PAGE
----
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Atherosclerotic PAD affects 8.5 million people in the United States1 and nearly 202 million people worldwide2; from 2000 to 2010, the prevalence of PAD increased by 23.5%.2 When atherosclerosis causes stenosis in the distal aorta and below, patients may be asymptomatic, experience exertional ischemic leg symptoms such as IC, or develop critical limb ischemia. Intermittent claudication is characterized by pain in a defined muscle group (typically the calf muscles) that is relieved by rest; IC significantly impairs both walking distance and quality of life. Treatment strategies for PAD that were evaluated in the guidelines range from lifestyle modification (diabetes control, exercise, and smoking cessation) to medical therapy (statins, antiplatelet agents, and other medications such as cilostazol and pentoxifylline), and revascularization (open or endovascular).3 This guideline synopsis focuses on 2 questions: whether to screen asymptomatic patients for PAD and whether treatment strategies (surgery; endovascular or exercise therapy) improve clinical outcomes compared with medications.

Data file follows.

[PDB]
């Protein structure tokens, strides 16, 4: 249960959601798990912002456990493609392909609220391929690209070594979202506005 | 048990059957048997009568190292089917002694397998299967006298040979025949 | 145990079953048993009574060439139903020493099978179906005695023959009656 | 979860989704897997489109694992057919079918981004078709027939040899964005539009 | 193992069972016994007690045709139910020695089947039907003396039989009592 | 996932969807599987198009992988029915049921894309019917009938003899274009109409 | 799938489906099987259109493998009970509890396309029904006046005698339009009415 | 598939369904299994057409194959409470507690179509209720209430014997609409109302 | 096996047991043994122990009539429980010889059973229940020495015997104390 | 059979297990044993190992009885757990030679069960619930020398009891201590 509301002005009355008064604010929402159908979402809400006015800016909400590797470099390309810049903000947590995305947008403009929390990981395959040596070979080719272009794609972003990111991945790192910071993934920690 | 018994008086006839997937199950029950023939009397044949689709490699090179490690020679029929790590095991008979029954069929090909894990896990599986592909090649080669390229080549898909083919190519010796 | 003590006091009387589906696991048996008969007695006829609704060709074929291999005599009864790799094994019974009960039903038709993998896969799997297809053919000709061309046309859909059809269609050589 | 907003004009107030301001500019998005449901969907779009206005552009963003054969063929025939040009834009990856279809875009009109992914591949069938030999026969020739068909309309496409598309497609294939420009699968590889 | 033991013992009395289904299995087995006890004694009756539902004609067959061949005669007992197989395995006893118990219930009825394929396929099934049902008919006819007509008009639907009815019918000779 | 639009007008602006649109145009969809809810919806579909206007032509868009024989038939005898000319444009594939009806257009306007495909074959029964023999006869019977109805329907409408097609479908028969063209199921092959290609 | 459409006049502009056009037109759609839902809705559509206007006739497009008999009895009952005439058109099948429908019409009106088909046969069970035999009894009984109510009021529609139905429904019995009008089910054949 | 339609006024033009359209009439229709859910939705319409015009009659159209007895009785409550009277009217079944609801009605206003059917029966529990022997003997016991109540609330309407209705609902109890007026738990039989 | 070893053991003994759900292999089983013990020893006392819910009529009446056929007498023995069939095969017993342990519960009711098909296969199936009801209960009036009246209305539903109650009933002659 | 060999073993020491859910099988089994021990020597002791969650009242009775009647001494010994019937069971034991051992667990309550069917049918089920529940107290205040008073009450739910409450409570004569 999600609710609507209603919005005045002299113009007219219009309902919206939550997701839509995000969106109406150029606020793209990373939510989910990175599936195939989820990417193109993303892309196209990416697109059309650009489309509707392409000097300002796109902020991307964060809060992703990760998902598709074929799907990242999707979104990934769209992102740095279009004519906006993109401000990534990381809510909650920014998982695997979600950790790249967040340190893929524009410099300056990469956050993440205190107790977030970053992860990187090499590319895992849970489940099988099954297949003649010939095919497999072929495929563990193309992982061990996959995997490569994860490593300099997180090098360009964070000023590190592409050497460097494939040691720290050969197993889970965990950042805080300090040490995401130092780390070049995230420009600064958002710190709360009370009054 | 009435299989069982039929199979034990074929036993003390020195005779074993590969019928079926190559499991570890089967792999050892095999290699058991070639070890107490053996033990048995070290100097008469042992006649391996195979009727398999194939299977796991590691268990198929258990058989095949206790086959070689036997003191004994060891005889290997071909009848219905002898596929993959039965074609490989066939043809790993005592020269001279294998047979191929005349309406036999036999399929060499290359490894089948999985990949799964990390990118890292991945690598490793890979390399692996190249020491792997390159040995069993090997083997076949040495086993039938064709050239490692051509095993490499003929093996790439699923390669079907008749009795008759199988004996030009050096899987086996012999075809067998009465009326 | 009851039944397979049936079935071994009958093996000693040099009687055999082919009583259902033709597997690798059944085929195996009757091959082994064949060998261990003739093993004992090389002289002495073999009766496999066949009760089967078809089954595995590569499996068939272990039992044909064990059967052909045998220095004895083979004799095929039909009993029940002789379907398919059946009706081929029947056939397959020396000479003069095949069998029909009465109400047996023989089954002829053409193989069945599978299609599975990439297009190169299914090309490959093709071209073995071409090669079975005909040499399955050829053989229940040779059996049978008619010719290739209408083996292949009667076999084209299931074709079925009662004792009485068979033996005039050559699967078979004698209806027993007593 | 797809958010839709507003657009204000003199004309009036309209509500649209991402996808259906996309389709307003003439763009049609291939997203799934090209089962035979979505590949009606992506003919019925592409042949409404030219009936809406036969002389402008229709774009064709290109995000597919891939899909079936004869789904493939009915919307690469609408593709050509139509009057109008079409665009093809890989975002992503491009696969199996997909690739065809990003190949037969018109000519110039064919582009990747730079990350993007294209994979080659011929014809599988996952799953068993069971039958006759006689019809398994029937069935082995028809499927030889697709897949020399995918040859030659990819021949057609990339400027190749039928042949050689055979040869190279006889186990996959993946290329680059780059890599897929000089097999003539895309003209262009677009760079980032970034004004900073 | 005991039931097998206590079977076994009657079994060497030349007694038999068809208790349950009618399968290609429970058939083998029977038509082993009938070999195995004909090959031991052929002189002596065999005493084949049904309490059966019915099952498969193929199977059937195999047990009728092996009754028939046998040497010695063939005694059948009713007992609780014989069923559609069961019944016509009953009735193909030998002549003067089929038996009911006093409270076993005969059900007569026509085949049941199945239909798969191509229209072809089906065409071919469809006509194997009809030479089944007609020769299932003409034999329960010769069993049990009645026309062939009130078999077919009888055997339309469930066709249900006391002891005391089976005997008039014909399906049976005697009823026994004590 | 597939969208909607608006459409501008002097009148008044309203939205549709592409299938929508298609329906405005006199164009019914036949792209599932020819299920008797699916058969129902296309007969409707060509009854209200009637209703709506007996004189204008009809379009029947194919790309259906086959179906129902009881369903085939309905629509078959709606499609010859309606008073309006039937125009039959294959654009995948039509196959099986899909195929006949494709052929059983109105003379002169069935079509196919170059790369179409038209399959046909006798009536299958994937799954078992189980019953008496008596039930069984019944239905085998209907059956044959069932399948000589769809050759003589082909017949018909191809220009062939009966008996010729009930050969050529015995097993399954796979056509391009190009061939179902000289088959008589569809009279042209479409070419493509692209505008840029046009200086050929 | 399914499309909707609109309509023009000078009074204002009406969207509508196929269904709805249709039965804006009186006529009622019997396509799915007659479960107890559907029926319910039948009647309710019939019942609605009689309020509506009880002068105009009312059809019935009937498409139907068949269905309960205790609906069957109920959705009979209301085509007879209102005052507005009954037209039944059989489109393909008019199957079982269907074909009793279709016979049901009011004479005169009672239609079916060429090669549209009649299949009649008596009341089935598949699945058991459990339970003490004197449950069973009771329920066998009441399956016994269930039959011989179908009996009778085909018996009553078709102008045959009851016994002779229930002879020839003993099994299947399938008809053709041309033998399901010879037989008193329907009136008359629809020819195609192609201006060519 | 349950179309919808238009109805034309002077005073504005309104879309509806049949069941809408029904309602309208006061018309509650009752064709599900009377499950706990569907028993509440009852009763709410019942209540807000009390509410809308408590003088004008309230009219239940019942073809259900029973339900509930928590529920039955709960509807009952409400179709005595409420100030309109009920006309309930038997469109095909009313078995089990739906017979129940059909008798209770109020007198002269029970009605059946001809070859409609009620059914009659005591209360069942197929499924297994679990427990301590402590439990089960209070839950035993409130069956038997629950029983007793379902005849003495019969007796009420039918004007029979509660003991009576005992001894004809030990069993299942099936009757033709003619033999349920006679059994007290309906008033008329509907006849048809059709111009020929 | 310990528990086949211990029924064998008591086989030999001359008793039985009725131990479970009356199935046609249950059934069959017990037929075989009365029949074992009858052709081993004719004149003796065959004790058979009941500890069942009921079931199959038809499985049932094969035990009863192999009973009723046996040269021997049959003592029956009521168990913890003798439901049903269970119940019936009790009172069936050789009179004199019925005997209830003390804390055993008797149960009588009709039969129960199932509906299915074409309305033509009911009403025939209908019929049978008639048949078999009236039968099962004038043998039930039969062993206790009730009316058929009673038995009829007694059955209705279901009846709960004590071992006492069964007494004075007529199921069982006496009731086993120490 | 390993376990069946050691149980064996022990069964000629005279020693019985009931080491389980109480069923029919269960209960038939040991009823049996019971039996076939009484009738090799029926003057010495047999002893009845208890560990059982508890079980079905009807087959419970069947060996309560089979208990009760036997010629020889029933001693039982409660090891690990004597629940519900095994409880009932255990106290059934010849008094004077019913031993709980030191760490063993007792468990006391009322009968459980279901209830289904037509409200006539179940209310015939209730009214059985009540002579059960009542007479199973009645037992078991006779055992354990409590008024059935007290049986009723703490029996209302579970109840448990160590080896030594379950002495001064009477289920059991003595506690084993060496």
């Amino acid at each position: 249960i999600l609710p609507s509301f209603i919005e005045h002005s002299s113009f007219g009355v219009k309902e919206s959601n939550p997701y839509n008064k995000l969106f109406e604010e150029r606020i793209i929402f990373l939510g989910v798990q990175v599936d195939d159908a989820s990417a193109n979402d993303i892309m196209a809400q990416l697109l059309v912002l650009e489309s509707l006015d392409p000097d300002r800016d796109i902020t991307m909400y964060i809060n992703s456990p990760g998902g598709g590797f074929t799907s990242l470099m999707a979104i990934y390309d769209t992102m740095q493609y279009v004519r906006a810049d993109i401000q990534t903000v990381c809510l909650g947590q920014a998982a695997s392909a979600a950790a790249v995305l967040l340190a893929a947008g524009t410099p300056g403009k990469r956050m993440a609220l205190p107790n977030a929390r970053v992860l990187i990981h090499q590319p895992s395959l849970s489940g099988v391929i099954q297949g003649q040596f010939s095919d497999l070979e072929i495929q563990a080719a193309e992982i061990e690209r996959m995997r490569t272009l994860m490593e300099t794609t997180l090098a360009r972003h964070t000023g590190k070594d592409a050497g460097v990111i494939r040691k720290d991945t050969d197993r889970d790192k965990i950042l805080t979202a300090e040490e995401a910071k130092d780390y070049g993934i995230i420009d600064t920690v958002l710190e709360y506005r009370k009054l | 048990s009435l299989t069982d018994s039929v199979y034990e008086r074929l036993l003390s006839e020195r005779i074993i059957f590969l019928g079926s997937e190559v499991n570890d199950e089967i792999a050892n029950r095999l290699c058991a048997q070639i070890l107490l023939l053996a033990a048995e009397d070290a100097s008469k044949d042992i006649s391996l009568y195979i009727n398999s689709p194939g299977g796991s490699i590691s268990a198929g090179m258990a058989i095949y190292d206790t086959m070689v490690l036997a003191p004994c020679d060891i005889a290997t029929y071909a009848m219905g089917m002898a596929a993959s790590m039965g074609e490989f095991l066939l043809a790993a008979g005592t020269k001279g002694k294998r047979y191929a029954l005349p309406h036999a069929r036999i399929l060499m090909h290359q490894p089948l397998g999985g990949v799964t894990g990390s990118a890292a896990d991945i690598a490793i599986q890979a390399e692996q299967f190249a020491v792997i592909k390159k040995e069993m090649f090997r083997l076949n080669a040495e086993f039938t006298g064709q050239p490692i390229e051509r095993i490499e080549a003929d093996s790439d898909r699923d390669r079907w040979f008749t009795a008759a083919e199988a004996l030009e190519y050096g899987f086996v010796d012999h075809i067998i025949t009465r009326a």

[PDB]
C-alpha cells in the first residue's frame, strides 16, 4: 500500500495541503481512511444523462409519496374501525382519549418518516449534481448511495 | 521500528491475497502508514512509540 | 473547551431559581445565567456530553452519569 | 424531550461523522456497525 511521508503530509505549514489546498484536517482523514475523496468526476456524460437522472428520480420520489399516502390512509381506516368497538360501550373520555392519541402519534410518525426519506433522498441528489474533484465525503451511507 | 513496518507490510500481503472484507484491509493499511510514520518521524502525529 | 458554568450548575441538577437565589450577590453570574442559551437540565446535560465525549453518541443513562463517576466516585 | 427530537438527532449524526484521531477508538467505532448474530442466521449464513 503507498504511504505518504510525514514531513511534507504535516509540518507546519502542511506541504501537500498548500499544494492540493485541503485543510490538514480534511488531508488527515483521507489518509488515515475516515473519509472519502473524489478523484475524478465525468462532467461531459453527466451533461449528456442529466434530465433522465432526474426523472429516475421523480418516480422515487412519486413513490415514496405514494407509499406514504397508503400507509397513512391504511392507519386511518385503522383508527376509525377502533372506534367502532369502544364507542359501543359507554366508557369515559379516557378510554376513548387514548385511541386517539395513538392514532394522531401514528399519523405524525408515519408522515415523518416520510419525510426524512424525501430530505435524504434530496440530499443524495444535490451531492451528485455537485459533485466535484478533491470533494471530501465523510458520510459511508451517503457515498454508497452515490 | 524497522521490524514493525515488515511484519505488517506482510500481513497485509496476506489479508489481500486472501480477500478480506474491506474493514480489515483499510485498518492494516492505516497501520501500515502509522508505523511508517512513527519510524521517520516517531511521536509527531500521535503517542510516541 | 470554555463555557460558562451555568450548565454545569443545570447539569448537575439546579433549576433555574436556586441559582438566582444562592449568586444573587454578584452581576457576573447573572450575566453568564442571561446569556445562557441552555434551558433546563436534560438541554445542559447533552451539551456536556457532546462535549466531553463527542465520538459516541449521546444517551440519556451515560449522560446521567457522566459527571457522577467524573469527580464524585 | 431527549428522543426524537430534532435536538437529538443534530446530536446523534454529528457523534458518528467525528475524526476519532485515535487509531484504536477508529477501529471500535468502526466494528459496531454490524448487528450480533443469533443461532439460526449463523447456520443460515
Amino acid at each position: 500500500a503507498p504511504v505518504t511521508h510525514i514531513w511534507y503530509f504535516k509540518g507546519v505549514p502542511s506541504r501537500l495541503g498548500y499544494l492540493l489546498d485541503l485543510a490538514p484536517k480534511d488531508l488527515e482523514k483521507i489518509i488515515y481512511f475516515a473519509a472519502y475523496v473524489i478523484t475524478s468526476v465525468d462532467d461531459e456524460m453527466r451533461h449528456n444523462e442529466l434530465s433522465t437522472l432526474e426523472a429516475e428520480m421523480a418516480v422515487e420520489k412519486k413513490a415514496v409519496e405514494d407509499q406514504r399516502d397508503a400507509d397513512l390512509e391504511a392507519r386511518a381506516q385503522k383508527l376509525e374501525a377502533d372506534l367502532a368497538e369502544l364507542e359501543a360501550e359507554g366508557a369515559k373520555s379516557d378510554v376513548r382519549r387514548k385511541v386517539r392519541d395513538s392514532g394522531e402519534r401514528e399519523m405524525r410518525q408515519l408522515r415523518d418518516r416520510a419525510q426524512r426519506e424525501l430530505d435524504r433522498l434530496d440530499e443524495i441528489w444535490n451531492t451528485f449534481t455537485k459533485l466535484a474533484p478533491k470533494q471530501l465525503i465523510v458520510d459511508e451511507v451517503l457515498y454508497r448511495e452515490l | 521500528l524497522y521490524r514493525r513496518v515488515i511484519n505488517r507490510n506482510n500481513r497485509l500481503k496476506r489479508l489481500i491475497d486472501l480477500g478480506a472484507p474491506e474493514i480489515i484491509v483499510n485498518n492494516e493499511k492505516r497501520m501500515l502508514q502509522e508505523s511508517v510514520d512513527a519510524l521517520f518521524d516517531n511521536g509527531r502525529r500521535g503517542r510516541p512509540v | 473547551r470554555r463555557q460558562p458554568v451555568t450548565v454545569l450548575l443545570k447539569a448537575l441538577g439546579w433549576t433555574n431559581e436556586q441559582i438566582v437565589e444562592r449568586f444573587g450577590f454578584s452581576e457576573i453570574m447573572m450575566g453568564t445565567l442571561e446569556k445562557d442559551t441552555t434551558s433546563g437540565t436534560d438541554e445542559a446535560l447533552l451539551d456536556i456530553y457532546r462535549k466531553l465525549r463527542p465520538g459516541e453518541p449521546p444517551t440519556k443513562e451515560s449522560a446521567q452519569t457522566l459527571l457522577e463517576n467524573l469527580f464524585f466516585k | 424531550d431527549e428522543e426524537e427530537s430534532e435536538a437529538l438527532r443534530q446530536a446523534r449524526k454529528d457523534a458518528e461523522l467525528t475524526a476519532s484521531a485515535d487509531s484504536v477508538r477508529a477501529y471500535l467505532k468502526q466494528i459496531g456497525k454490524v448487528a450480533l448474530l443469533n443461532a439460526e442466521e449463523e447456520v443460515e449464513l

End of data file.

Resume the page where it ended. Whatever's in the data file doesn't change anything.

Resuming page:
Skelly CL, Cifu AS. Screening, Evaluation, and Treatment of Peripheral Arterial Disease. JAMA. 2016;316(14):1486–1487. doi:10.1001/jama.2016.11103
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